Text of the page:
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I'd like to have 20 different Amazon EC2 instances that read and write from the same shared location. Is it at all possible?

Also, is it possible to have an instance of MySQL that will be accessible from all 20 Amazon EC2 instances?

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that must be expensive! –  eggie5 Jun 28 '11 at 14:07
@eggie5: what do you mean? –  user3262424 Jun 28 '11 at 15:50

2 Answers 2

up vote 8 down vote accepted

You could use Amazon's RDS which offers a managed MySql service which all your instances could access. Otherwise yes of course it is possible to have a single MySql instance running which all your other instances can access in which case you will need to configure MySql to allow remote connections and open the EC2 port (3306 by default) on the database server.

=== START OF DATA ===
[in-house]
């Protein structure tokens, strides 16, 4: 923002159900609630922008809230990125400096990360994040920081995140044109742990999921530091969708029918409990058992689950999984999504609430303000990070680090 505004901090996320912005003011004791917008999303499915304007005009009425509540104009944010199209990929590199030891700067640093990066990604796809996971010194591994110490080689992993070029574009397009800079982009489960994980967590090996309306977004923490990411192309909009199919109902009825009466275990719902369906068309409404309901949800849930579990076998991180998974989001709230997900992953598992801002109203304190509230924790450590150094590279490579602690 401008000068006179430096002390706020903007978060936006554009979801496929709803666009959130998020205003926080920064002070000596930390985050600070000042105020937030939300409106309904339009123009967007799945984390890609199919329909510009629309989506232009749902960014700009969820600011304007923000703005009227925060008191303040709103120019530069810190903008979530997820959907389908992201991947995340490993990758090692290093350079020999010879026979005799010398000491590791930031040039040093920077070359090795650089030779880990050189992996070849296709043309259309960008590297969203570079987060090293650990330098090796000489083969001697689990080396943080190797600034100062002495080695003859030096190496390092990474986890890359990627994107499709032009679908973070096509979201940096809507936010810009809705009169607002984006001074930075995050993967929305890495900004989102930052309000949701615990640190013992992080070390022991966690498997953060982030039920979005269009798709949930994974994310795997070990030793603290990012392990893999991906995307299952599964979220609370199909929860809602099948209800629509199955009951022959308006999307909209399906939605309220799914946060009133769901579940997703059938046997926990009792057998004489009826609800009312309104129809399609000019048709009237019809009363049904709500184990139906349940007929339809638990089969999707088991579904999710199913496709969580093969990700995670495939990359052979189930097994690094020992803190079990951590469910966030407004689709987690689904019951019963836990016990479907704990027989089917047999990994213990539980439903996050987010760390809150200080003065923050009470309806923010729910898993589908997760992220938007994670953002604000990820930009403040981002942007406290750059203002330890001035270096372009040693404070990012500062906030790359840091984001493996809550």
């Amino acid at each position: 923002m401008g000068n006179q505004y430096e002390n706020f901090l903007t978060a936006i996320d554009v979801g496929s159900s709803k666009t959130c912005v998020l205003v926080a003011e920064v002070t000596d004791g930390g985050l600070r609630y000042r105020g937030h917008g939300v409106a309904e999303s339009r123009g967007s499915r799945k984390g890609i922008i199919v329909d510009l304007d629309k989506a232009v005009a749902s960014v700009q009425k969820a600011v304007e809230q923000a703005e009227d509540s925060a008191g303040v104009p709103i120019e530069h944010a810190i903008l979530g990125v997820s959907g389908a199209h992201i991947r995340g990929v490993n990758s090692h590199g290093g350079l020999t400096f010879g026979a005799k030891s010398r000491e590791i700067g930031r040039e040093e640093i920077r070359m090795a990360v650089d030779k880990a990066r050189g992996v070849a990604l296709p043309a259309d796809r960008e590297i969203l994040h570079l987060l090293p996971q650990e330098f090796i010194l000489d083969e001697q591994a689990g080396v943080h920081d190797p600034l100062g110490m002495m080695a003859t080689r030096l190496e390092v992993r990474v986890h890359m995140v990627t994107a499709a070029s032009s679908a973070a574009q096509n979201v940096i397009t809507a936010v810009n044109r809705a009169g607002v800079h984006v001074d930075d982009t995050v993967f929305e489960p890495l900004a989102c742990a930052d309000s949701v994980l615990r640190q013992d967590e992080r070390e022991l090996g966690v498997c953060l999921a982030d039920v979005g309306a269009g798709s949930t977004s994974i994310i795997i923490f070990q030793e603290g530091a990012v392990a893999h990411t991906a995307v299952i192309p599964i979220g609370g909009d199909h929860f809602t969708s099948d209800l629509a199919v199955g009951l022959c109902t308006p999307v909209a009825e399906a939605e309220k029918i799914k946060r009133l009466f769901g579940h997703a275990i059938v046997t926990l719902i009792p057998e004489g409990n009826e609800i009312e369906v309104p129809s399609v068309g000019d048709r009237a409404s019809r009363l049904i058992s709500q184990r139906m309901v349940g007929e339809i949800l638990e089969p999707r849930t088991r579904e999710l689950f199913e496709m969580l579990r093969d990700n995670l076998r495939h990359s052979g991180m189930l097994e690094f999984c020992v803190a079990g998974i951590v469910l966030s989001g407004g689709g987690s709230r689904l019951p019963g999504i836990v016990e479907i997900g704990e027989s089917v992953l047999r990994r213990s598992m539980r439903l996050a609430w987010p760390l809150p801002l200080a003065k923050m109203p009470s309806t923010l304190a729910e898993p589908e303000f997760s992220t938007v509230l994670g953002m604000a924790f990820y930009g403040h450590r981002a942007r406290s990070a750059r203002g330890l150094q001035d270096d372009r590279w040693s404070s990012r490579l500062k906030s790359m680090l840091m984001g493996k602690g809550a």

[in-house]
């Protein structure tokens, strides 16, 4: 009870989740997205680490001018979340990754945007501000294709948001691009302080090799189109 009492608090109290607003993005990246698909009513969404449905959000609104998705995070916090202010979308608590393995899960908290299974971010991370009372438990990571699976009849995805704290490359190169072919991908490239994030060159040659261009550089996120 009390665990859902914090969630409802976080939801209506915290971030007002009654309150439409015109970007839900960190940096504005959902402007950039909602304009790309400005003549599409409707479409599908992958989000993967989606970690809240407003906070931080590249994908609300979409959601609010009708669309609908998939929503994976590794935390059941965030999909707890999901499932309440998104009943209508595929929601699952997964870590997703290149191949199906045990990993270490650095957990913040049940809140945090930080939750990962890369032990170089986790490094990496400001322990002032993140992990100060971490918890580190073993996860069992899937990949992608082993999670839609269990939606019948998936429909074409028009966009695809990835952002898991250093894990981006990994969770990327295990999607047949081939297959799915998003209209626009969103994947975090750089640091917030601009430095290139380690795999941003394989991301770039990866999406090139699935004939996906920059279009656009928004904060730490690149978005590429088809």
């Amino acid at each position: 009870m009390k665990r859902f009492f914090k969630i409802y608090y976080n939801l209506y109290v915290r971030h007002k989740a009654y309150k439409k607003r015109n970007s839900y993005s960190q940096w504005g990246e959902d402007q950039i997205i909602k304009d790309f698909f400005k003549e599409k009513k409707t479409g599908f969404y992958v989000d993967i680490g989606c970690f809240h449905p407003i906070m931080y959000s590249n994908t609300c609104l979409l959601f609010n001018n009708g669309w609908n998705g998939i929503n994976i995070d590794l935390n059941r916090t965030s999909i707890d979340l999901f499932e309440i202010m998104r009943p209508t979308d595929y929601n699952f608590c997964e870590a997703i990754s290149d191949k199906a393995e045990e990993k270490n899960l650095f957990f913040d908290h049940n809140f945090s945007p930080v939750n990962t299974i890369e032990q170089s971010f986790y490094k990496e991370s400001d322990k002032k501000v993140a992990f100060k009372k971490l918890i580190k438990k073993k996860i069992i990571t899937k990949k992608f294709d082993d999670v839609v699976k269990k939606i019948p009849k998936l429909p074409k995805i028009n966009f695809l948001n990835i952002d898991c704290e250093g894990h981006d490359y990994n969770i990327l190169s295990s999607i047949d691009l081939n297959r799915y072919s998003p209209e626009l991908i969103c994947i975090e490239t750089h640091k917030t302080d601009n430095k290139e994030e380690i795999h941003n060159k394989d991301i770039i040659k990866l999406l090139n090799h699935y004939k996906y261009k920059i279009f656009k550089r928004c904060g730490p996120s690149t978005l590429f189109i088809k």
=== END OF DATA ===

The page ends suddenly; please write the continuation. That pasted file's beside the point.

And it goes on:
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thank you. What is the difference between RDS and just setup my 'own' MySQL instance? –  user3262424 Jun 28 '11 at 15:52
Well RDS offers the convenience of not having to worry about traffic load and backups etc. but for an additional cost (you can see the pricing details on that page). Running your own mysql means you can have a finer control over the system but then you have extra work to ensure reliability and redunancy etc. –  Mr Hash Jun 28 '11 at 22:38
thank you for your response. –  user3262424 Jun 30 '11 at 22:14

The whole idea of a database server is to provide a shared data repository. If you can get to your single MySQL instance over the network, you shouldn't have a problem.

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